Kragthorpe: BYU vs. ECU is a fascinating matchup — for the wrong reasons

What happens when a struggling offense meets a bad defense?<br>

In August, I happily accepted traveling assignments to help cover three college football games this season: BYU vs. Mississippi State, Utah vs. Oregon and Utah vs. Washington.

Those looked like three competitive games in good campus atmospheres, between the Southeastern Conference and the Pac-12. Part of that theory remained true last weekend, when BYU lost 35-10 to Mississippi State amid the cowbells of Starkville, Miss.

The result was quite predictable at this stage of BYU’s season — unlike Saturday’s visit to East Carolina. If I could do it over, I would have asked to skip last week’s trip and apply the money to this week’s game. The Cougars’ game in Greenville, N.C., is as interesting to me in its own way as any contest they’ve played in recent years.

I know that sounds funny to say about a game between two 1-6 teams, but that’s just the point. The conversation about BYU’s football program might be entirely different six weeks from now, after the Cougars and their beleaguered offense have faced the likes of ECU, San Jose State and other beatable opponents with poor defenses.

But what if nothing changes? That’s why Saturday’s game is so important to Kalani Sitake, Ty Detmer and the rest of BYU’s coaching staff.

Can the Cougars score a bunch of points against a horrible defense? We’ll find out. BYU has totaled 60 points during its historic six-game losing streak, including a defensive touchdown. The Cougars scored 55 points in a win over Toledo last year that altered the trajectory of their season. That was with Jamaal Williams rushing for a school-record 286 yards and five touchdowns, and the current Cougars don’t have anybody like him.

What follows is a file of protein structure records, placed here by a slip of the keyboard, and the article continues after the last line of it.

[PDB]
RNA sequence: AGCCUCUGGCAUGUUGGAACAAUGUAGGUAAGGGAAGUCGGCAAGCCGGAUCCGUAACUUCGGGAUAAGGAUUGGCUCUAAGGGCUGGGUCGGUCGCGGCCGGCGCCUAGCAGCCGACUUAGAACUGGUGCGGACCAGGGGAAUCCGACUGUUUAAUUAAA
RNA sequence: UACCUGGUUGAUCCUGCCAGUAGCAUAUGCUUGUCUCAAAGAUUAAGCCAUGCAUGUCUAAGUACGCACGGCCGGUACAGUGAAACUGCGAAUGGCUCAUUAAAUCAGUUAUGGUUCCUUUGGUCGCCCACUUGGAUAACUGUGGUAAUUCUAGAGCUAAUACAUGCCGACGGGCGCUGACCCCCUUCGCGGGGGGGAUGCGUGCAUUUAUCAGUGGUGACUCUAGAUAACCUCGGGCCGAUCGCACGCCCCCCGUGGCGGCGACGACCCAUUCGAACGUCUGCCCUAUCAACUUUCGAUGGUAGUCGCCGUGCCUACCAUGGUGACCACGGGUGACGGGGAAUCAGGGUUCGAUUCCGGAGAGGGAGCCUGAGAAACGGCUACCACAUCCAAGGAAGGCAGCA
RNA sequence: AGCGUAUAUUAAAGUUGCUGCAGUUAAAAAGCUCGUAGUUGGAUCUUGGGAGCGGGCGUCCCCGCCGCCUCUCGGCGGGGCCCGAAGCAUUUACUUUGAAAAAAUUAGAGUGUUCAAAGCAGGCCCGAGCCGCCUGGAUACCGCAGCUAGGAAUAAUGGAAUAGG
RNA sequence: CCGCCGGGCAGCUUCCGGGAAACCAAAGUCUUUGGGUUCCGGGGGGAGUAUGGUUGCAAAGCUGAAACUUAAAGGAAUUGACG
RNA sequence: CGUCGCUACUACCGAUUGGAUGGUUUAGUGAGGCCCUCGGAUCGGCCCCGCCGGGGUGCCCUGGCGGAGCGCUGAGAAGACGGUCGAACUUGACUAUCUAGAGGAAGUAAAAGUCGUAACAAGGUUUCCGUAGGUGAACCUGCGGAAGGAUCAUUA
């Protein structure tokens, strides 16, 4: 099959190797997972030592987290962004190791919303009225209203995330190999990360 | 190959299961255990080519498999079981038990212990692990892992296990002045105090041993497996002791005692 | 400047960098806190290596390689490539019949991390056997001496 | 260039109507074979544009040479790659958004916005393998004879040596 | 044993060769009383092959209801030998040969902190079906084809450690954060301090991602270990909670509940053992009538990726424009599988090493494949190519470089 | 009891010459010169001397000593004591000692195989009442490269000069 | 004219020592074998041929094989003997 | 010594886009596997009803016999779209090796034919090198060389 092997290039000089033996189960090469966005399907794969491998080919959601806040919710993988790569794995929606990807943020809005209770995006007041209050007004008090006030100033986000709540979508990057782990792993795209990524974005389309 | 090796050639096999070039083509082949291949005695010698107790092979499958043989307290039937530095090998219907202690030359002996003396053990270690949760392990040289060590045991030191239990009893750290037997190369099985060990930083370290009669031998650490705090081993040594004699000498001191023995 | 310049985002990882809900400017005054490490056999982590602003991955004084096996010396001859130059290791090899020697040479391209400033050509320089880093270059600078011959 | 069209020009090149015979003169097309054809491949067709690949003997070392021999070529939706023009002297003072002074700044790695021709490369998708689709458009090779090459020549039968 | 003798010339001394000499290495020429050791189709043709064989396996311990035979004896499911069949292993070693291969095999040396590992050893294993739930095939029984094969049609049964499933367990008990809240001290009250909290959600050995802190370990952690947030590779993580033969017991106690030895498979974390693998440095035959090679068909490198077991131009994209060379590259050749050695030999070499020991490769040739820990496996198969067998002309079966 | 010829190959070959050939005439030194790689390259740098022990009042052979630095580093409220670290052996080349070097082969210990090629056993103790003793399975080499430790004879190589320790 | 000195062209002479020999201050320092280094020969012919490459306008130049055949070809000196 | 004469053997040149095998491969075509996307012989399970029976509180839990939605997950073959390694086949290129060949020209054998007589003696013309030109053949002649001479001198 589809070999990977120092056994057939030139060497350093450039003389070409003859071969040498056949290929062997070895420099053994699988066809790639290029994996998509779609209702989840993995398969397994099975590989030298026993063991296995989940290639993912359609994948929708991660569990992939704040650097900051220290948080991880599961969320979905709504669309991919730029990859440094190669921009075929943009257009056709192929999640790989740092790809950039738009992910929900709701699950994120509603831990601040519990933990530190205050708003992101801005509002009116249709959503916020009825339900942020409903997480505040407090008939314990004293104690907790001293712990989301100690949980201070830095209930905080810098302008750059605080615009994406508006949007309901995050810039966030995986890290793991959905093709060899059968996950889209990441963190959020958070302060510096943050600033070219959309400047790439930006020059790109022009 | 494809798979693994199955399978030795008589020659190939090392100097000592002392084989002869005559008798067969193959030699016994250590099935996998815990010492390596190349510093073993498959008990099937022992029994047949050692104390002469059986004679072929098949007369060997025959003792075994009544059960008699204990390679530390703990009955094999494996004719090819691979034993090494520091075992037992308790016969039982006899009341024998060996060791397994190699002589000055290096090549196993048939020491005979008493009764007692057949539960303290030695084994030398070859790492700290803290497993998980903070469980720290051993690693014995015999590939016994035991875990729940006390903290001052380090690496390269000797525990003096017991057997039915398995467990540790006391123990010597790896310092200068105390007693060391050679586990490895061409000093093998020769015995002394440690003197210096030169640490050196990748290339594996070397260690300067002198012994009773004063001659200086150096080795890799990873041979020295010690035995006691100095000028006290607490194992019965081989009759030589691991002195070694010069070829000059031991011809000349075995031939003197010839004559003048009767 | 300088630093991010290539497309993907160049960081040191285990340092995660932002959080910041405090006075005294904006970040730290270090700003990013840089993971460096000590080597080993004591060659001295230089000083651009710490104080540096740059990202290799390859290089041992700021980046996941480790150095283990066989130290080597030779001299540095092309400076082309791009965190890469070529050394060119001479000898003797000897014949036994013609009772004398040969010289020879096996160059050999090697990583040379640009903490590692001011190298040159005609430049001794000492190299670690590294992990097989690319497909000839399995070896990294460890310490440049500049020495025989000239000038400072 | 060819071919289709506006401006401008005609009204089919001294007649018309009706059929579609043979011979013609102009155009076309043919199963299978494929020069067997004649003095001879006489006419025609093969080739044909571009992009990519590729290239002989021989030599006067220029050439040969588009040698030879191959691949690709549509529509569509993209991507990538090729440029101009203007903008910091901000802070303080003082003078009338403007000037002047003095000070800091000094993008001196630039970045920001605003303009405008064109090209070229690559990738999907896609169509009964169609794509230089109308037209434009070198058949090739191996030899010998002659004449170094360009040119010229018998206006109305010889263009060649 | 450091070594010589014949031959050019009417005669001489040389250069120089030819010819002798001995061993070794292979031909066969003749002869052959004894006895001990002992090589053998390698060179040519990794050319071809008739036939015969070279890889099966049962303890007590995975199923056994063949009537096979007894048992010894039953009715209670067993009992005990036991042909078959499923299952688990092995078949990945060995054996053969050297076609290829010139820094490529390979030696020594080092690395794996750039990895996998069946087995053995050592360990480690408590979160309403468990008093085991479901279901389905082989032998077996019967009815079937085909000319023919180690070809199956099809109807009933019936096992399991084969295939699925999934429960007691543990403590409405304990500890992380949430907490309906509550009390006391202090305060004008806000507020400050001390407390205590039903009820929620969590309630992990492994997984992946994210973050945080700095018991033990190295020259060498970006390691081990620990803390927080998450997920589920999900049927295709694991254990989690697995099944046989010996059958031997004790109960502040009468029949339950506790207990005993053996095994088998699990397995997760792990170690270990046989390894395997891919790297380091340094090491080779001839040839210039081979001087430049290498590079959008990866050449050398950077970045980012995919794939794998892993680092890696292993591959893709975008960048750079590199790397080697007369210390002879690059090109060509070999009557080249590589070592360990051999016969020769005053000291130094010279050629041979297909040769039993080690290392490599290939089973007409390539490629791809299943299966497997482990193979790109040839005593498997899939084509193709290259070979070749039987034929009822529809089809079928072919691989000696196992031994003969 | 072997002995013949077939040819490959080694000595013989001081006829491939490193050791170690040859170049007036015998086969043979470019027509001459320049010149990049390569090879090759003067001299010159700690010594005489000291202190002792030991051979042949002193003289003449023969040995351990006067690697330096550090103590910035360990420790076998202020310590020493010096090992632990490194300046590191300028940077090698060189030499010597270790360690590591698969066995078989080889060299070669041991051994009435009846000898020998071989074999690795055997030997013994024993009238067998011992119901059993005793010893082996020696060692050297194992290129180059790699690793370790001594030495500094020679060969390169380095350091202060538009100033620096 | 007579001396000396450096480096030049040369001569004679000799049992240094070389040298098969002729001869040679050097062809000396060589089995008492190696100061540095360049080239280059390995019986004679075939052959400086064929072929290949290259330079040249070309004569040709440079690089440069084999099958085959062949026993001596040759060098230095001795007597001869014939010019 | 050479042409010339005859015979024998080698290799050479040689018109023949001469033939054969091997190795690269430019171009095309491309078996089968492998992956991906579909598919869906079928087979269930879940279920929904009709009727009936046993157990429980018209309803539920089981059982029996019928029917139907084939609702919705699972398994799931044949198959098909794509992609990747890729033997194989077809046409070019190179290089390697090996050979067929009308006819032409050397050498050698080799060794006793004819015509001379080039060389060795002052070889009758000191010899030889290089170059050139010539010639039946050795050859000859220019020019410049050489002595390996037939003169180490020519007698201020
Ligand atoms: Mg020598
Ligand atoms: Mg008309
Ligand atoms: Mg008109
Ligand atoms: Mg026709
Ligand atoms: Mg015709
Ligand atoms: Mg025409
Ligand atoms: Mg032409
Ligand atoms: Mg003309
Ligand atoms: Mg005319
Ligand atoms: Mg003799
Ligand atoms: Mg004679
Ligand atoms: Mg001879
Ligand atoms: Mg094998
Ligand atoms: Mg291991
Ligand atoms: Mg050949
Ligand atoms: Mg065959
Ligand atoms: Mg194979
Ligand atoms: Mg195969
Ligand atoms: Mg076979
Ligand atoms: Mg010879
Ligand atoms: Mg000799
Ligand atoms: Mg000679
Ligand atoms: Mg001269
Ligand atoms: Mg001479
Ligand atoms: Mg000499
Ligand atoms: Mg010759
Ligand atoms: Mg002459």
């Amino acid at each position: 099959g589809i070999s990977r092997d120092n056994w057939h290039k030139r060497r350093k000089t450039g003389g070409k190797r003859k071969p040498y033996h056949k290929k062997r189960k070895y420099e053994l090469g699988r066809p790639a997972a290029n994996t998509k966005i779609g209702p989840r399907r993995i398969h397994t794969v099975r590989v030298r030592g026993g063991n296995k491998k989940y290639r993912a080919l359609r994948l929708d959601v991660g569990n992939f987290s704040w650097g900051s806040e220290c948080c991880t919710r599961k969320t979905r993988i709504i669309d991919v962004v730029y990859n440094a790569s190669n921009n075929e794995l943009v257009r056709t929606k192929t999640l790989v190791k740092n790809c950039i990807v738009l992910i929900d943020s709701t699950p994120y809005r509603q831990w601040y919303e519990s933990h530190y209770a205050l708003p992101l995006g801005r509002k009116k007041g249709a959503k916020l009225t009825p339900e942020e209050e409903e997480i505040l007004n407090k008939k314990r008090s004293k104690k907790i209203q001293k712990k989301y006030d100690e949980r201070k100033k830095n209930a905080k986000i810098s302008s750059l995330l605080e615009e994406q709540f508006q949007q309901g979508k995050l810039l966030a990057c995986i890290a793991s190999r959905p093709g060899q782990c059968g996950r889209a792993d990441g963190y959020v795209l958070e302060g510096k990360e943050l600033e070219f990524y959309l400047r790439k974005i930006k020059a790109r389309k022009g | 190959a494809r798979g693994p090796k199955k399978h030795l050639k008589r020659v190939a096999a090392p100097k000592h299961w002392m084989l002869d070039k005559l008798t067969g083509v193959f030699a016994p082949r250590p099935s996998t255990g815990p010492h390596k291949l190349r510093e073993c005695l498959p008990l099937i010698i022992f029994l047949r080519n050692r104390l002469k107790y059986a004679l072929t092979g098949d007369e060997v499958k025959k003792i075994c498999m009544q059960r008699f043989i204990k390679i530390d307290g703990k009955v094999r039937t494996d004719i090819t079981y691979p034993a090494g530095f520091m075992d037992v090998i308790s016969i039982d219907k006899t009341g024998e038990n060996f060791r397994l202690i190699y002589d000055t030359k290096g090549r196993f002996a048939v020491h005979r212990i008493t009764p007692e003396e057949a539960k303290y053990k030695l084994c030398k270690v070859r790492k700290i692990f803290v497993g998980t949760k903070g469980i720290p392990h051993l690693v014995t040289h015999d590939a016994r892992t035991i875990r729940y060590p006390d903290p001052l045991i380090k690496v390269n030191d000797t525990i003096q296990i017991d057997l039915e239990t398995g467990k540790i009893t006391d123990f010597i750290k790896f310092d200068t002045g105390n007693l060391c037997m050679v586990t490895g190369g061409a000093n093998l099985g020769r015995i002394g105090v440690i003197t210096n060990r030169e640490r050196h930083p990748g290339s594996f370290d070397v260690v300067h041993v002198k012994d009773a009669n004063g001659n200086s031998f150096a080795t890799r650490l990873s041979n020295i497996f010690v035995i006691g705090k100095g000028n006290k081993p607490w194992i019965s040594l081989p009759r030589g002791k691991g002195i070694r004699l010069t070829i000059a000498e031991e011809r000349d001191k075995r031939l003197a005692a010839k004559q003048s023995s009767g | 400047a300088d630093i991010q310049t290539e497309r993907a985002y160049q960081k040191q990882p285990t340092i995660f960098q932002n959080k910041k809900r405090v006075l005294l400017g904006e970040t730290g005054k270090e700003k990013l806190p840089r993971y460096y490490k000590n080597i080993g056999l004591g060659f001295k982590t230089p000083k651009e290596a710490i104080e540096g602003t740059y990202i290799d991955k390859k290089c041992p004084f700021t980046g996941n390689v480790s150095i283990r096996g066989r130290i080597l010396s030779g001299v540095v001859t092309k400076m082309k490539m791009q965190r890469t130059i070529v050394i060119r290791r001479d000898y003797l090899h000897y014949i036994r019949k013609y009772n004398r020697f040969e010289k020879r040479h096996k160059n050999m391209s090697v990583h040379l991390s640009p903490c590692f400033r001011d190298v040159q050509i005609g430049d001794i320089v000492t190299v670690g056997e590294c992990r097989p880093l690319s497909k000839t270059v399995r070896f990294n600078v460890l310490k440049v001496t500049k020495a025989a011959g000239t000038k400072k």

The 2016 Cougars had failed to score 20 points against Power Five opponents Arizona, Utah and UCLA before breaking out against Toledo, so that example offers some hope. Even so, it is difficult to picture Tanner Mangum’s offense suddenly sustaining drives, scoring touchdowns and dominating an opposing defense.

Counting backup quarterback Beau Hoge’s start against Wisconsin, the Cougars have endured three games of running fewer than 50 plays and gaining fewer than 200 yards. In 2013, I witnessed Taysom Hill’s BYU offense run 115 plays in a 47-46 win at Houston, while racking up 275 yards and 18 first downs in the first quarter. Those numbers usually reflect a great half; these days, they would cover a good game for BYU’s offense.

Things could change Saturday. They had better change, or not much will be left to salvage from BYU’s season.